The eye was encircled with silicone band type 41 after placing mattress suture 6/0 Ethilon in four quadrants without tying. 23-gauge, 3-port traditional core, and peripheral vitrectomy were then performed. Perifoveal posterior vitreous detachment (PVD) was observed. The ILM was stained for 1 minute with membrane blue dye (DORC, Rotterdam, the Netherlands). Perfluorocarbon liquid (PFCL) (Perfluorodecalin, F-Decalin, Fluoron GmbH, Germany) was introduced, and the inverted ILM flap technique was performed [12]. The ILM was grasped under PFCL during circumferential peeling and left attached to the edges of the macular hole and then inverted so that it was laying over the hole on the surface of the retina.

A small peripheral retinotomy was performed over the PFCL bubble to facilitate the subretinal fluid/air exchange. PVD was not forced to the periphery because of the potential risk of iatrogenic breaks and was therefore finished at the temporal arcades. Extensive peripheral vitrectomy was avoided so as not to touch the lens and cause cataract.

After fluid/air exchange, the eye was completely filled with PFCL, which was then exchanged for 5000 cs silicone oil. The 360° buckle was then sutured in order to close retinal dialysis while carefully monitoring intraocular pressure. Sclerotomies were closed with Nylon 10/0 and conjunctiva with 7/0 Vicryl.

Successful macular hole closure was achieved and noted at the first control one week after surgery. The retina was reattached (Fig. 3). The silicone oil was removed after five months. Postoperatively, fovea architecture gradually improved, and best-corrected visual acuity (BCVA) also showed improvement (Fig. 4AE). Final BCVA improved to 20/80 (0.6 LogMAR). No cataract formation has been observed in the follow-up period (currently 12 months).

Figure 3. Postoperative color fundus photography demonstrates retinal reattachment with silicone oil tamponade
Figure 4. Postoperative swept-source optical coherence tomography (SS-OCT) images. A. One week after surgery; B. One month postoperatively; C. Three months postoperatively; D. Six months postoperatively; E. One year postoperatively


The most challenging aspect of the described case was determining how to attain retinal reattachment and macular hole closure at the same time. The 87.5% success rate of scleral buckling in total retinal detachment caused by retinal dialysis is very high [13]. Moreover, traumatic full-thickness macular holes can close spontaneously with time [14–16]. However, in our experience, this can take 6 months or more, which is unacceptable in a child because of the risk of amblyopia. Additionally, the early observation of perifoveal PVD and large macular hole diameter, in this case, reduced the chances of spontaneous closure [14–16].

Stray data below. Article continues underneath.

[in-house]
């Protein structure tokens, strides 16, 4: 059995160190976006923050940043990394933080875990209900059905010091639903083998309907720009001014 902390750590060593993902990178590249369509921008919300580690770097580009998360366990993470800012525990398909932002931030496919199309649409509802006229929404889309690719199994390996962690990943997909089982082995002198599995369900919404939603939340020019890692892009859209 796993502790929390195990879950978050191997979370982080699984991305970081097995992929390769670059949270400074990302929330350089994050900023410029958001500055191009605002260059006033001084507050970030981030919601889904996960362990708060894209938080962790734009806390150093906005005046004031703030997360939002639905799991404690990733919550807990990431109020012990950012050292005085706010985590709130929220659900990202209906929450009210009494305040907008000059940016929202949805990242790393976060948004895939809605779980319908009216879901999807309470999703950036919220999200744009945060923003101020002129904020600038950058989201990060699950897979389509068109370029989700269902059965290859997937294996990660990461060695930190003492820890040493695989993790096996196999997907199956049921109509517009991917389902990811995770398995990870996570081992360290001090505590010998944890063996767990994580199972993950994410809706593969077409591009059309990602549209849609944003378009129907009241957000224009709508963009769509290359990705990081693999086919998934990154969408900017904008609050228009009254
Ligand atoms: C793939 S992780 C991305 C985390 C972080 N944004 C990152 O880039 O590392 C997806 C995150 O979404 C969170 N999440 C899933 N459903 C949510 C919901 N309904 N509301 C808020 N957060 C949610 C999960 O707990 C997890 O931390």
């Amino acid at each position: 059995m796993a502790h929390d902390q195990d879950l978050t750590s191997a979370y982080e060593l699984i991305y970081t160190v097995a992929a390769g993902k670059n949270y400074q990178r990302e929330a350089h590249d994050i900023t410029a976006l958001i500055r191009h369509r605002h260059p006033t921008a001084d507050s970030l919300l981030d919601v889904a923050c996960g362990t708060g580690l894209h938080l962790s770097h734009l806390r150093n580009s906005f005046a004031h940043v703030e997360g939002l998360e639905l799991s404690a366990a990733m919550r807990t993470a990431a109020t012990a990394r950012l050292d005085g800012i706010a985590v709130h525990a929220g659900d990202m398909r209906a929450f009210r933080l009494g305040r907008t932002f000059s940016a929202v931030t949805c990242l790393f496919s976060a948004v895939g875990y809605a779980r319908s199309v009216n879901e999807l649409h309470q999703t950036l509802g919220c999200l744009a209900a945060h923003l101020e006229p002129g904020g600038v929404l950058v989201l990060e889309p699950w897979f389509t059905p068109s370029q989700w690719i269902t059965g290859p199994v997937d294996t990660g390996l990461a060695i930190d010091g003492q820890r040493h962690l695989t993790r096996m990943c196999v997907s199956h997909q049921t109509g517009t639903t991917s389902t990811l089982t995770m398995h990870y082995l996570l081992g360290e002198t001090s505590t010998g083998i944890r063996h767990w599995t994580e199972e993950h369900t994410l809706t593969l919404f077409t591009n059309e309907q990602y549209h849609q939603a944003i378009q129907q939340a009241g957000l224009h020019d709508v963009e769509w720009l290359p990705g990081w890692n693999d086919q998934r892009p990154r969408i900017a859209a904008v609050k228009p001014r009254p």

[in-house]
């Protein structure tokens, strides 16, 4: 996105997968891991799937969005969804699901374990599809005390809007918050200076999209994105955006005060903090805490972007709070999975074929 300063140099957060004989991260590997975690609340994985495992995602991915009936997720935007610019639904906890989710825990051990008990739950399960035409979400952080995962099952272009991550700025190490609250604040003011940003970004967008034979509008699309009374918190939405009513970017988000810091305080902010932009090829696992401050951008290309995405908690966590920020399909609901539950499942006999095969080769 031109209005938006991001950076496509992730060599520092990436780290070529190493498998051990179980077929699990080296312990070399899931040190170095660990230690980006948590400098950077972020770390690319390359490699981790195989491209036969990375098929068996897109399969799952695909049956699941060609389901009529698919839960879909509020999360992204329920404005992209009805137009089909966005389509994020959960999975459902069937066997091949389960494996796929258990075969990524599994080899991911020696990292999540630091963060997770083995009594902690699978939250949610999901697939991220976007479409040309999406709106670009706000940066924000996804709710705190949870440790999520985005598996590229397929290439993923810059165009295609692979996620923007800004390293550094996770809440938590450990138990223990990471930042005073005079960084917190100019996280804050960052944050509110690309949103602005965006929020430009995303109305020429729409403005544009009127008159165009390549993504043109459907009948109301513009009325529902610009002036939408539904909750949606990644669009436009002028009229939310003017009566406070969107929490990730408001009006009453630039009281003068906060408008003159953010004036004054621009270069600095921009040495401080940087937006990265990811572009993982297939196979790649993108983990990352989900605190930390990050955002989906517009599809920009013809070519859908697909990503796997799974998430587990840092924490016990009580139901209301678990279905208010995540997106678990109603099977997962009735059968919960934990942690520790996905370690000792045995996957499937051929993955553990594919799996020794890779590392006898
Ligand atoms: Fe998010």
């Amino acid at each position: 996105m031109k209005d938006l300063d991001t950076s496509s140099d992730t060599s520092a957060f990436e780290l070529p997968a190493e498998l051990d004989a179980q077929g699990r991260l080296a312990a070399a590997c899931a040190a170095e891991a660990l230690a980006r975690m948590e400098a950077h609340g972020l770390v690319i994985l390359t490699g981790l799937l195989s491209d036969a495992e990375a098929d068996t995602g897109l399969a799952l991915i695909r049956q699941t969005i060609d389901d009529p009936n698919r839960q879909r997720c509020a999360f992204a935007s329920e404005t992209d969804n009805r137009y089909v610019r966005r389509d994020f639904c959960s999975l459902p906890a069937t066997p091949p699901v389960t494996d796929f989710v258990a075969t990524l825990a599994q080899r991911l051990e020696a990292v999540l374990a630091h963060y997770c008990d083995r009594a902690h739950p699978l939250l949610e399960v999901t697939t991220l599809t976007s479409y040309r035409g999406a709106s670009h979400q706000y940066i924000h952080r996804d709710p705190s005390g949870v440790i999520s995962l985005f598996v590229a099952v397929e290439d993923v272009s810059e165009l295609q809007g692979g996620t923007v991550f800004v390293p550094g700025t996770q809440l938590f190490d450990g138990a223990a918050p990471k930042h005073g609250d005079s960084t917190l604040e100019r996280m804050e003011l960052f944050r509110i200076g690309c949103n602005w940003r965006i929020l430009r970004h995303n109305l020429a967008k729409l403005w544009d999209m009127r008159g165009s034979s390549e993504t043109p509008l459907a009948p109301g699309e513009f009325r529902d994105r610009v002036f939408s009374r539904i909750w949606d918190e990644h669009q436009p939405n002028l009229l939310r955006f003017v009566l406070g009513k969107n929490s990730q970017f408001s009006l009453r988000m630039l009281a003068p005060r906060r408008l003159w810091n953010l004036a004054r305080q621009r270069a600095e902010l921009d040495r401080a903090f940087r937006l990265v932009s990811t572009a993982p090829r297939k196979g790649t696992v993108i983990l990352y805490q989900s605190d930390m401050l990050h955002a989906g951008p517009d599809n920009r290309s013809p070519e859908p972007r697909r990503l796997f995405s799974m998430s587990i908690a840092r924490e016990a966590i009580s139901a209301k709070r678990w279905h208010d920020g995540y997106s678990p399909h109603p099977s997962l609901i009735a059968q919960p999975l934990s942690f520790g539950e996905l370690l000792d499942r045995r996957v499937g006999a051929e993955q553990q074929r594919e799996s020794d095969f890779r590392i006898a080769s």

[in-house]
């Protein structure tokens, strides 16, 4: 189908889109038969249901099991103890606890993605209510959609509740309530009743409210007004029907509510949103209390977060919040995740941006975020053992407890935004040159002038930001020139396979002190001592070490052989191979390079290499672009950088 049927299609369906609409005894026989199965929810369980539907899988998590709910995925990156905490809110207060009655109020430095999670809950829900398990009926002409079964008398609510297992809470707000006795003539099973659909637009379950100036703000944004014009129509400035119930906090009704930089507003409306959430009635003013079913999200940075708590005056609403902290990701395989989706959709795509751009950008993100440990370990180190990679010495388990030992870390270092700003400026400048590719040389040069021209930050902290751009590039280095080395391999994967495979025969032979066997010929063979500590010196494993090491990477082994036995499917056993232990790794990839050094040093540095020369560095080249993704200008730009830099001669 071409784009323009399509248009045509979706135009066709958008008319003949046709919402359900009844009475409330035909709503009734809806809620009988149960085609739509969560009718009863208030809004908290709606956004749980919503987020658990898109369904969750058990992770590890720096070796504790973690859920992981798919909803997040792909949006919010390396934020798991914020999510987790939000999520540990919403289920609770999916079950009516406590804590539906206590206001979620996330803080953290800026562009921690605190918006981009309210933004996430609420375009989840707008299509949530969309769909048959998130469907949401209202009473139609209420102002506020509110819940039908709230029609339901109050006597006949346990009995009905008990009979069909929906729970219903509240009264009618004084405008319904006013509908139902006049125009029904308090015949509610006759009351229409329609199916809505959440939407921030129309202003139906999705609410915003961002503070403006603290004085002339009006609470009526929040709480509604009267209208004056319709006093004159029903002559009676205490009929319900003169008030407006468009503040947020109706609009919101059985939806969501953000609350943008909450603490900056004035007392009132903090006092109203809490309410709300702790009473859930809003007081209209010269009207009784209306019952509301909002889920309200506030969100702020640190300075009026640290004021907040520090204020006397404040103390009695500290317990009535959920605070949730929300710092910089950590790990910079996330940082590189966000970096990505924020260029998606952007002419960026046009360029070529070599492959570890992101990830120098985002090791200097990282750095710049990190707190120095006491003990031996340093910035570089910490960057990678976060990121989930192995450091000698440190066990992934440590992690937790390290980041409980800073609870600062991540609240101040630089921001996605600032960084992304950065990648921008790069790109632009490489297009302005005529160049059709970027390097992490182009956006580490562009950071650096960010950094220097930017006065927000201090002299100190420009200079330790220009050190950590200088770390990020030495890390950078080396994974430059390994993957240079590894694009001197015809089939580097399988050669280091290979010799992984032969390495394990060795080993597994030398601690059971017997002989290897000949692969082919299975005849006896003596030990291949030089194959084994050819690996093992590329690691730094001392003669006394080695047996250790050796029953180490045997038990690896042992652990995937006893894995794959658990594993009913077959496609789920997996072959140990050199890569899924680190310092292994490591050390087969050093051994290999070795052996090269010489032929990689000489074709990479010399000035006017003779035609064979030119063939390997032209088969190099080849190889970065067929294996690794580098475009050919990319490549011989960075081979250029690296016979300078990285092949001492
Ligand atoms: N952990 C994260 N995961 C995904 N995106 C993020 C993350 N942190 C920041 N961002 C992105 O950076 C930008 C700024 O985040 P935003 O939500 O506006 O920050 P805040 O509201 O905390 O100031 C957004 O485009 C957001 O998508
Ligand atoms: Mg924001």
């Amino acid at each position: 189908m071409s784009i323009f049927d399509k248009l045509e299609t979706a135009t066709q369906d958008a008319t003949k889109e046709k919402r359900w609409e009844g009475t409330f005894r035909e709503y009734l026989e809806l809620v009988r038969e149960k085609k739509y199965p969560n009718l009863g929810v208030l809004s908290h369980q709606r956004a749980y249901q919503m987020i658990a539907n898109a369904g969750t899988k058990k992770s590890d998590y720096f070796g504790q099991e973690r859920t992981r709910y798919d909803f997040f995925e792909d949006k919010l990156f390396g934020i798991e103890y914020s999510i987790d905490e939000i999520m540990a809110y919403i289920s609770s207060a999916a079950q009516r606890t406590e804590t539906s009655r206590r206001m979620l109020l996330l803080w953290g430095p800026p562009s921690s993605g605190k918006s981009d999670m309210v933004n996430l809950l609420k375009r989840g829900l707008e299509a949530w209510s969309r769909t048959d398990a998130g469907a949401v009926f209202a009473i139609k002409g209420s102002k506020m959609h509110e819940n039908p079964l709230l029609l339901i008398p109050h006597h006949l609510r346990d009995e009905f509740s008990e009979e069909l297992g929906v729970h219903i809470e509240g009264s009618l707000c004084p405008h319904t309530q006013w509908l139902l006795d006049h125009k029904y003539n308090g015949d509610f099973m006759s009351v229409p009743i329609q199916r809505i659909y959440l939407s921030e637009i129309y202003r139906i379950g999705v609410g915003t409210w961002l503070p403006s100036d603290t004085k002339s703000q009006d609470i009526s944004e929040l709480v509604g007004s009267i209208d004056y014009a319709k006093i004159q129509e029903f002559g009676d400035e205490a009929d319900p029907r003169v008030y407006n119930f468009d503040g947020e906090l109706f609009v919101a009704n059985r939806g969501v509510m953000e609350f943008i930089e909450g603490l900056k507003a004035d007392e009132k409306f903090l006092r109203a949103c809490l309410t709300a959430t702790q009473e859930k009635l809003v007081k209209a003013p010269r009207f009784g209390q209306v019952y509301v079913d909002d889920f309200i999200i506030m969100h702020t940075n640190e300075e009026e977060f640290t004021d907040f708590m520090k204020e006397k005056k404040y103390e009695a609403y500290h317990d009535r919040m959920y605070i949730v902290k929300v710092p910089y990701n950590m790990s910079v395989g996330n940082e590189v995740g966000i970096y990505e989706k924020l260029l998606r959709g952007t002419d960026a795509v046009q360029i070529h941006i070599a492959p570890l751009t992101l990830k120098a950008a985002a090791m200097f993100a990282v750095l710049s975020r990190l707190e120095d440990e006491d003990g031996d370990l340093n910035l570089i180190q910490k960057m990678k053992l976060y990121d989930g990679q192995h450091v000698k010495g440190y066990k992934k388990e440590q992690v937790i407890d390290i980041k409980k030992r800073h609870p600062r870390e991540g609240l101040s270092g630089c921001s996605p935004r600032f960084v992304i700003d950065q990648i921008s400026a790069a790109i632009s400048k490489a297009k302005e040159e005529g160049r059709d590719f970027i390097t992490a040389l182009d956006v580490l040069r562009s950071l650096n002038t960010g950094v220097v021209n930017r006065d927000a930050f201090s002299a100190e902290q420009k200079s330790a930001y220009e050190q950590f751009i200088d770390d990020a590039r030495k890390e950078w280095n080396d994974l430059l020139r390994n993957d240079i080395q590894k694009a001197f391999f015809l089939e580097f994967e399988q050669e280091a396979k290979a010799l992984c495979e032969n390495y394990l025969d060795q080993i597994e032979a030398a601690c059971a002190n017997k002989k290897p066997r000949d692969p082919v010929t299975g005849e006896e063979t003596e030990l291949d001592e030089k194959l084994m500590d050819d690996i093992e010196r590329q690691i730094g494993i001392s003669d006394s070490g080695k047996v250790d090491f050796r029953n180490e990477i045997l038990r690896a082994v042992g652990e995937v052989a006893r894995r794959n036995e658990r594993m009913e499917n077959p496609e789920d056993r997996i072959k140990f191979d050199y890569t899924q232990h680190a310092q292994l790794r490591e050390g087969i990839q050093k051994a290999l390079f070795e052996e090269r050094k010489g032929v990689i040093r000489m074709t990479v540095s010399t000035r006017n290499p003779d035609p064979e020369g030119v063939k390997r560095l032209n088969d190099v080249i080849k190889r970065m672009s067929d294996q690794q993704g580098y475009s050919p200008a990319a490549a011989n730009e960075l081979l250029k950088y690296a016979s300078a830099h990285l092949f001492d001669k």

In this particular case, we had to choose between retinal reattachment only, with just a segmental or 360° buckle, hoping that the FTMH would close spontaneously at some time. Or we could attempt to close the macular hole and reattach the retina in a single procedure by combining vitrectomy and scleral buckling. Choosing the second option also meant that we did not need to perform a complete vitrectomy. The anterior vitreous was left, and the risk of cataract formation was, therefore, decreased [11].

Our observation confirm Ghoraba et al. The authors compared two groups of pediatric traumatic retinal detachment treated with vitrectomy with or without an encircling band. Although there was no statistically significant difference between these two groups, they suggest that the rationale for adding a scleral buckle is to support the vitreous base and to preserve the clear crystalline lens. Moreover, the buckle may decrease traction from PVR. A suggested advantage is that the buckle might decrease the need for retinotomies and/or retinectomies or decrease their size [17].

The inverted ILM flap technique is a novel surgical technique reported to enhance the closure of complicated cases of the macular hole [12]. As it is a technique routinely used in our department, and covering macular holes with the inverted ILM flap has given us a 100% success rate, we felt confident that it was the most suitable method in this case. The only failures we have experienced are when ILM flap displacement occurs. Silicone oil was used due to the patient’s inability to maintain a prone position for any length of time.


Our experience in this single case suggests that in pediatric MHRD, scleral buckling with vitrectomy enables good anatomical and functional results. In 12 months of follow-up, no redetachment has been seen, the MH remains closed, and there are no signs of cataract formation.

Data availability statements

Written informed consent for publication of their clinical details and clinical images was obtained from the patient’s relative. A copy of the consent form is available for review by the journal’s editor.

All data generated and analysed during this study are included in this published article.

Conflict of interest

The authors declare that there is no conflict of interest regarding the publication of this paper.


None declared